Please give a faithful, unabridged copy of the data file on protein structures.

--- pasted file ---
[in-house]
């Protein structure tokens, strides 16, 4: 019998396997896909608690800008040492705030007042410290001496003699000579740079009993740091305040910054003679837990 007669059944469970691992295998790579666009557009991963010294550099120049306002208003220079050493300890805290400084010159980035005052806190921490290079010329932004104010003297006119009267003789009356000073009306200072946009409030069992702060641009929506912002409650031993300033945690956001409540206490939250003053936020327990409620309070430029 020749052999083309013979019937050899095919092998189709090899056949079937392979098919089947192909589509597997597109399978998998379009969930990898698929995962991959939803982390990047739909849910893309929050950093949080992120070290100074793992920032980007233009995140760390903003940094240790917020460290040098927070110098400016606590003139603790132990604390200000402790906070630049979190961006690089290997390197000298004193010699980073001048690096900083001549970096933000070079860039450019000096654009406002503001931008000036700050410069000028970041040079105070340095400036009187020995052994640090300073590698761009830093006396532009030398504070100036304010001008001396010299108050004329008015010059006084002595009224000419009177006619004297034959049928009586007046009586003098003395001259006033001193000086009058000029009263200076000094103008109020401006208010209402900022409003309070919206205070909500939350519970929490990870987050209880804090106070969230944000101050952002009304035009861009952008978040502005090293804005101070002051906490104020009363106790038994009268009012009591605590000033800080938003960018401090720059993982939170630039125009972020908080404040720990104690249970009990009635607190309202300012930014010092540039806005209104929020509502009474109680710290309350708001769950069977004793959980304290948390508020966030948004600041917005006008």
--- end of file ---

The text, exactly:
[in-house]
């Protein structure tokens, strides 16, 4: 019998396997896909608690800008040492705030007042410290001496003699000579740079009993740091305040910054003679837990 007669059944469970691992295998790579666009557009991963010294550099120049306002208003220079050493300890805290400084010159980035005052806190921490290079010329932004104010003297006119009267003789009356000073009306200072946009409030069992702060641009929506912002409650031993300033945690956001409540206490939250003053936020327990409620309070430029 020749052999083309013979019937050899095919092998189709090899056949079937392979098919089947192909589509597997597109399978998998379009969930990898698929995962991959939803982390990047739909849910893309929050950093949080992120070290100074793992920032980007233009995140760390903003940094240790917020460290040098927070110098400016606590003139603790132990604390200000402790906070630049979190961006690089290997390197000298004193010699980073001048690096900083001549970096933000070079860039450019000096654009406002503001931008000036700050410069000028970041040079105070340095400036009187020995052994640090300073590698761009830093006396532009030398504070100036304010001008001396010299108050004329008015010059006084002595009224000419009177006619004297034959049928009586007046009586003098003395001259006033001193000086009058000029009263200076000094103008109020401006208010209402900022409003309070919206205070909500939350519970929490990870987050209880804090106070969230944000101050952002009304035009861009952008978040502005090293804005101070002051906490104020009363106790038994009268009012009591605590000033800080938003960018401090720059993982939170630039125009972020908080404040720990104690249970009990009635607190309202300012930014010092540039806005209104929020509502009474109680710290309350708001769950069977004793959980304290948390508020966030948004600041917005006008």